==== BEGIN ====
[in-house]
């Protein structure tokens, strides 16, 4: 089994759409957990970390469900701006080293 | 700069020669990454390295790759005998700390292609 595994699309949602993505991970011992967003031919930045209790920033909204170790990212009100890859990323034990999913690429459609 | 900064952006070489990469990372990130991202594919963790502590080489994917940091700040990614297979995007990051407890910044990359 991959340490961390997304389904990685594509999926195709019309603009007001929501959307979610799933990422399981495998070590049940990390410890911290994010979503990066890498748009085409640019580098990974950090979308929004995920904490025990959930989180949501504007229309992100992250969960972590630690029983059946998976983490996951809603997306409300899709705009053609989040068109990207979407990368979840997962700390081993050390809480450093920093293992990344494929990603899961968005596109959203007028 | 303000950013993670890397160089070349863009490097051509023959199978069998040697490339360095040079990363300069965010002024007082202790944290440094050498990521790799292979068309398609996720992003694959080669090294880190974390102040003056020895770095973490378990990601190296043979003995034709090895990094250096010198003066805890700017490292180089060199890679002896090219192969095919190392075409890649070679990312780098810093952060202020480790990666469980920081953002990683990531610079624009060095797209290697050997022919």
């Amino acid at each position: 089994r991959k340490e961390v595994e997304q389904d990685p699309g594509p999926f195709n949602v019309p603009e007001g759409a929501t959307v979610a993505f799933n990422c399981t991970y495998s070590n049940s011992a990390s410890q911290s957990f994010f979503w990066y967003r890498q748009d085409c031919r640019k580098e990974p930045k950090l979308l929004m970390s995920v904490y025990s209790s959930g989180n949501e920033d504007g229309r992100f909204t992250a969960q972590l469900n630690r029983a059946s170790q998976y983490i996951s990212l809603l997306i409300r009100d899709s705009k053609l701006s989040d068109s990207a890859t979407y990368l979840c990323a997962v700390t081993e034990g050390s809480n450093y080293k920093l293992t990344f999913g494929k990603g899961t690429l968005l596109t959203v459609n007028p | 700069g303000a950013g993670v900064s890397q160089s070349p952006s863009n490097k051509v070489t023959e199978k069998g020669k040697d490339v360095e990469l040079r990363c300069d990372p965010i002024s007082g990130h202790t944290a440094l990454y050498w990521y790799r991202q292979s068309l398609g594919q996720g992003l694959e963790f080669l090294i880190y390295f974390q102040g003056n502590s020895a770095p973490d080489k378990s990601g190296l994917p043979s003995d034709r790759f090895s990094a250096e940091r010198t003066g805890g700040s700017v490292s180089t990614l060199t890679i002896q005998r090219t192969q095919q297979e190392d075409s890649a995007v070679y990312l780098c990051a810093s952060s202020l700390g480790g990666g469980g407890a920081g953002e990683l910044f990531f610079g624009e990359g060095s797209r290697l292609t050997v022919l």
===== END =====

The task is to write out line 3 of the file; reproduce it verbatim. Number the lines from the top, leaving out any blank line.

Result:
């Amino acid at each position: 089994r991959k340490e961390v595994e997304q389904d990685p699309g594509p999926f195709n949602v019309p603009e007001g759409a929501t959307v979610a993505f799933n990422c399981t991970y495998s070590n049940s011992a990390s410890q911290s957990f994010f979503w990066y967003r890498q748009d085409c031919r640019k580098e990974p930045k950090l979308l929004m970390s995920v904490y025990s209790s959930g989180n949501e920033d504007g229309r992100f909204t992250a969960q972590l469900n630690r029983a059946s170790q998976y983490i996951s990212l809603l997306i409300r009100d899709s705009k053609l701006s989040d068109s990207a890859t979407y990368l979840c990323a997962v700390t081993e034990g050390s809480n450093y080293k920093l293992t990344f999913g494929k990603g899961t690429l968005l596109t959203v459609n007028p | 700069g303000a950013g993670v900064s890397q160089s070349p952006s863009n490097k051509v070489t023959e199978k069998g020669k040697d490339v360095e990469l040079r990363c300069d990372p965010i002024s007082g990130h202790t944290a440094l990454y050498w990521y790799r991202q292979s068309l398609g594919q996720g992003l694959e963790f080669l090294i880190y390295f974390q102040g003056n502590s020895a770095p973490d080489k378990s990601g190296l994917p043979s003995d034709r790759f090895s990094a250096e940091r010198t003066g805890g700040s700017v490292s180089t990614l060199t890679i002896q005998r090219t192969q095919q297979e190392d075409s890649a995007v070679y990312l780098c990051a810093s952060s202020l700390g480790g990666g469980g407890a920081g953002e990683l910044f990531f610079g624009e990359g060095s797209r290697l292609t050997v022919l």